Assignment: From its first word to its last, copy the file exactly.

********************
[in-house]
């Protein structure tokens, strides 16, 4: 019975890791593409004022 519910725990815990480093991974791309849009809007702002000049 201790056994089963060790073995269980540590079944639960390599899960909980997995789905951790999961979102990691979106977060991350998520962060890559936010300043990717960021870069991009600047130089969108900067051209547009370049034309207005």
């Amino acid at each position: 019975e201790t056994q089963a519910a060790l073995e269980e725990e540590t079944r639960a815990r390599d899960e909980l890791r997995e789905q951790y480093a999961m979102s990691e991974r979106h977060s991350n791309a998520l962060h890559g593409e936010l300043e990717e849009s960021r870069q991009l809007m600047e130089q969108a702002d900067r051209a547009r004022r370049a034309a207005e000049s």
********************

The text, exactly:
[in-house]
């Protein structure tokens, strides 16, 4: 019975890791593409004022 519910725990815990480093991974791309849009809007702002000049 201790056994089963060790073995269980540590079944639960390599899960909980997995789905951790999961979102990691979106977060991350998520962060890559936010300043990717960021870069991009600047130089969108900067051209547009370049034309207005």
């Amino acid at each position: 019975e201790t056994q089963a519910a060790l073995e269980e725990e540590t079944r639960a815990r390599d899960e909980l890791r997995e789905q951790y480093a999961m979102s990691e991974r979106h977060s991350n791309a998520l962060h890559g593409e936010l300043e990717e849009s960021r870069q991009l809007m600047e130089q969108a702002d900067r051209a547009r004022r370049a034309a207005e000049s």